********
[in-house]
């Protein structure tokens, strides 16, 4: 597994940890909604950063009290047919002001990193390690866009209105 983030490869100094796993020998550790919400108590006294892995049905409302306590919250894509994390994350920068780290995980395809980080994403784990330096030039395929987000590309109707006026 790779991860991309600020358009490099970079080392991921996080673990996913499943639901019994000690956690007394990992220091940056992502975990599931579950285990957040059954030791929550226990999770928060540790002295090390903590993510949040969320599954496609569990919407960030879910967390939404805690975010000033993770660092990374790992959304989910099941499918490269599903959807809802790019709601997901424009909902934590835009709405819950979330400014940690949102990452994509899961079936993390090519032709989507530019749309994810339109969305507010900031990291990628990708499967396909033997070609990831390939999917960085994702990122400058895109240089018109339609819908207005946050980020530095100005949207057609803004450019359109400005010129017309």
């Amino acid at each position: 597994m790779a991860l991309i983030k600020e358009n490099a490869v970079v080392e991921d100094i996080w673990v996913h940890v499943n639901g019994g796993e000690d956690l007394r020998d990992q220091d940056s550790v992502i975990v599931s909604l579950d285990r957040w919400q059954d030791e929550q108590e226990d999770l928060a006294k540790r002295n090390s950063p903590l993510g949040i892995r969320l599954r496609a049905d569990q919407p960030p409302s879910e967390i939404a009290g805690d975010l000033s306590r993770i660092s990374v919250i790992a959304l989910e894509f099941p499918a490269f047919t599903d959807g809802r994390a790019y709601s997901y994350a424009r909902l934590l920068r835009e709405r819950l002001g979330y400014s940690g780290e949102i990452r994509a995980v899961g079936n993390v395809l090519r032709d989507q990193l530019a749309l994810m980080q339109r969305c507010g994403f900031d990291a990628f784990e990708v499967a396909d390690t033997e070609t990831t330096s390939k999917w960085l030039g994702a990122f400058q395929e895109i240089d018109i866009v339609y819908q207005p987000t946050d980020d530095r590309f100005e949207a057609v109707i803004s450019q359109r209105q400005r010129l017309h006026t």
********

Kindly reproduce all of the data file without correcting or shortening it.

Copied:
[in-house]
């Protein structure tokens, strides 16, 4: 597994940890909604950063009290047919002001990193390690866009209105 983030490869100094796993020998550790919400108590006294892995049905409302306590919250894509994390994350920068780290995980395809980080994403784990330096030039395929987000590309109707006026 790779991860991309600020358009490099970079080392991921996080673990996913499943639901019994000690956690007394990992220091940056992502975990599931579950285990957040059954030791929550226990999770928060540790002295090390903590993510949040969320599954496609569990919407960030879910967390939404805690975010000033993770660092990374790992959304989910099941499918490269599903959807809802790019709601997901424009909902934590835009709405819950979330400014940690949102990452994509899961079936993390090519032709989507530019749309994810339109969305507010900031990291990628990708499967396909033997070609990831390939999917960085994702990122400058895109240089018109339609819908207005946050980020530095100005949207057609803004450019359109400005010129017309």
């Amino acid at each position: 597994m790779a991860l991309i983030k600020e358009n490099a490869v970079v080392e991921d100094i996080w673990v996913h940890v499943n639901g019994g796993e000690d956690l007394r020998d990992q220091d940056s550790v992502i975990v599931s909604l579950d285990r957040w919400q059954d030791e929550q108590e226990d999770l928060a006294k540790r002295n090390s950063p903590l993510g949040i892995r969320l599954r496609a049905d569990q919407p960030p409302s879910e967390i939404a009290g805690d975010l000033s306590r993770i660092s990374v919250i790992a959304l989910e894509f099941p499918a490269f047919t599903d959807g809802r994390a790019y709601s997901y994350a424009r909902l934590l920068r835009e709405r819950l002001g979330y400014s940690g780290e949102i990452r994509a995980v899961g079936n993390v395809l090519r032709d989507q990193l530019a749309l994810m980080q339109r969305c507010g994403f900031d990291a990628f784990e990708v499967a396909d390690t033997e070609t990831t330096s390939k999917w960085l030039g994702a990122f400058q395929e895109i240089d018109i866009v339609y819908q207005p987000t946050d980020d530095r590309f100005e949207a057609v109707i803004s450019q359109r209105q400005r010129l017309h006026t």